We conclude, as we did not begin, with Shakespeare. The very fact that the most celebrated repertoire in the western tradition, that of Shakespeare and his contemporaries, was generated by a transvestite theatre has, ironically enough, meant that decisions about the role of gender in casting have, in more recent years, become excitingly volatile. Penny Gay’s tough-minded estimation of the opportunities currently available for women who wish to work with Shakespeare, whether as actresses or directors, is optimistic only in the longer term. The present she sees as merely a transitional or stalled phase in the continuing history of Shakespearean production – and that despite the magnificent achievements of Judi Dench, of Vanessa Redgrave, of Harriet Walter, of Janet McTeer, of Fiona Shaw, of Kathryn Hunter and of Frances de la Tour, all of whose performances Gay warmly and appreciatively evokes.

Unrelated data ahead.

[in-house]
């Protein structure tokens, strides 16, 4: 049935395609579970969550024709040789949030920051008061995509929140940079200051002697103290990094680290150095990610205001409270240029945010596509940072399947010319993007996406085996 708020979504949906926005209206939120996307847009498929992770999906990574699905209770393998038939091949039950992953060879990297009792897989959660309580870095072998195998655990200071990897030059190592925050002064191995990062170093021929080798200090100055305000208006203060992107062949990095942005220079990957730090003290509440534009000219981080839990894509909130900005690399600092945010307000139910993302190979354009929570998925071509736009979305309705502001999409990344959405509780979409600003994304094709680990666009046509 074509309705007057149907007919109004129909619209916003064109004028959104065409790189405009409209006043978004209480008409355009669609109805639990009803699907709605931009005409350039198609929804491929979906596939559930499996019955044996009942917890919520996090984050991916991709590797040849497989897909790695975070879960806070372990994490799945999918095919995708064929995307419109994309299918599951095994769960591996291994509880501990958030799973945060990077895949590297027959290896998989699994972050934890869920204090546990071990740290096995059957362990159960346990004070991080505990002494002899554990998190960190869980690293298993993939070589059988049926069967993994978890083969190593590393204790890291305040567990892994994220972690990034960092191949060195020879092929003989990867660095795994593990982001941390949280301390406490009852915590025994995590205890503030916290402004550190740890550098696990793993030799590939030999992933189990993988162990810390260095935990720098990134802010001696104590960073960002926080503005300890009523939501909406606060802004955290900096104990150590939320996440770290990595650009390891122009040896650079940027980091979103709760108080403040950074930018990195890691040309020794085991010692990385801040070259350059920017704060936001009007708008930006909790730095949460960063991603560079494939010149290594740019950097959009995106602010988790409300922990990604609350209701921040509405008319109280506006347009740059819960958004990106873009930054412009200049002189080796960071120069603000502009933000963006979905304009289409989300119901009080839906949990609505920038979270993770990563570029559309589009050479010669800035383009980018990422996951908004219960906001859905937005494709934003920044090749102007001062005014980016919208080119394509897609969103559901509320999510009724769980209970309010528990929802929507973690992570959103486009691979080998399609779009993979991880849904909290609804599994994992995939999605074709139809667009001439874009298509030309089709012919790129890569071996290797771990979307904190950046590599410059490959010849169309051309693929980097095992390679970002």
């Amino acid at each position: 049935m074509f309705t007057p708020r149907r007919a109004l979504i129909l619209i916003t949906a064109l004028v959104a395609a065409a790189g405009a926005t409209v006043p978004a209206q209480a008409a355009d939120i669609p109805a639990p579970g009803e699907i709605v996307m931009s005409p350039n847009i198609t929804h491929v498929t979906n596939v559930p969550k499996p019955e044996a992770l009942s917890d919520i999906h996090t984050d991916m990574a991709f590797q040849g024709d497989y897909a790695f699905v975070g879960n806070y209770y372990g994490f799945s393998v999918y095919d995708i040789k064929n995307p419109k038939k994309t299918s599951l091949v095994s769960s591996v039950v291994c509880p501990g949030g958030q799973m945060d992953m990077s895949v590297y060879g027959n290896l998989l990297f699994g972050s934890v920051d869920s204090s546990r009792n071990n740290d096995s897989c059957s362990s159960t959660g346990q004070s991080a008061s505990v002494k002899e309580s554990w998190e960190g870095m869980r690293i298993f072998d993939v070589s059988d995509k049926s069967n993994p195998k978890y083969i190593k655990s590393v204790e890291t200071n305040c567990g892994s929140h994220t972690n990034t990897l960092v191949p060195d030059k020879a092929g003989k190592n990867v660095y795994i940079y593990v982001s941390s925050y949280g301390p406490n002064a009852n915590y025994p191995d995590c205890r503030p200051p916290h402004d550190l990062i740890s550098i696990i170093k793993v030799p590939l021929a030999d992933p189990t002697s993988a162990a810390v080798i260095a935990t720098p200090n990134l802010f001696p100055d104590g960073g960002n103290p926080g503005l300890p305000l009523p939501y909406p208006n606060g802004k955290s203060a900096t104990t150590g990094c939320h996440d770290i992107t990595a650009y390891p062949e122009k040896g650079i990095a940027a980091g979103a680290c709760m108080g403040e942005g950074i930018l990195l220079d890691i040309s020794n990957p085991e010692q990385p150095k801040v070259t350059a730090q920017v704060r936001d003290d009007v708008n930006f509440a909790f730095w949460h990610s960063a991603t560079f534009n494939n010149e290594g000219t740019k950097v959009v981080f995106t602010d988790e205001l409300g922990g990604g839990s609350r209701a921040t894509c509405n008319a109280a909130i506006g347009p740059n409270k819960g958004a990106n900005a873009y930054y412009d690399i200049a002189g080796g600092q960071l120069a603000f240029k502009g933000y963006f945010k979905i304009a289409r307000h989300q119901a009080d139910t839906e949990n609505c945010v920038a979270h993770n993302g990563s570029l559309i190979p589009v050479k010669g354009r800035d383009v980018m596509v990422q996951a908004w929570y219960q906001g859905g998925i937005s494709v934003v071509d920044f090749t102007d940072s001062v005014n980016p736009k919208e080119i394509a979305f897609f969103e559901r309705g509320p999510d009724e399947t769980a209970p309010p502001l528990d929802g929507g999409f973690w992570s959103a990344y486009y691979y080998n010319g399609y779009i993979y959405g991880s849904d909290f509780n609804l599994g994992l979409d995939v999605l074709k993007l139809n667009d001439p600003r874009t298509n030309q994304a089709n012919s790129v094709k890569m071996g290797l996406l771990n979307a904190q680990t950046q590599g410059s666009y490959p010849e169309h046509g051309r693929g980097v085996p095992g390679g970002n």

It would, of course, be possible to trace other patterns in these essays by noting elements that feature in more than one part. Lucie Sutherland’s perception that the training offered by drama schools parallels the notion of the performing self made current by Judith Butler connects, in turn, with Howard’s politically aware rebels, with Gale’s monologists and with Aston’s sexual outlaws. Gledhill’s recognition and questioning of English ‘restraint’ provides an historical backdrop to Stokes. One can find in Bernhardt’s assertive eroticism a continuation of the provocative sexuality deployed in the English theatre as far back Nell Gwynn, as well as the transgressive aura that had once, for instance, inspired the French playwright Jean Racine to try to accommodate his mistress, the actress Champmeslé (1642–98), within the neoclassical tragedy of Phèdre. The freedom to act at certain moments on stage leads to an increased freedom to express oneself away from it – both Bush-Bailey and Eger elaborate this idea. In convoluted ways the ‘hysteria’ of the late nineteenth century and the deceptive ‘ordinariness’ of the mid-twentieth both lead to the ‘liberation’ of today. Yet cautionary notes are everywhere struck, most notably in Gay’s reading of Shakespearean production and in Goddard’s essay on black actresses. One might even trace an alternative line back from the actresses of the Harlem Renaissance to the Ibsenite pioneers at the turn of the century who, although their cultural circumstances were very different, had to take control of the production process before they could play the parts that they believed told the truth about themselves.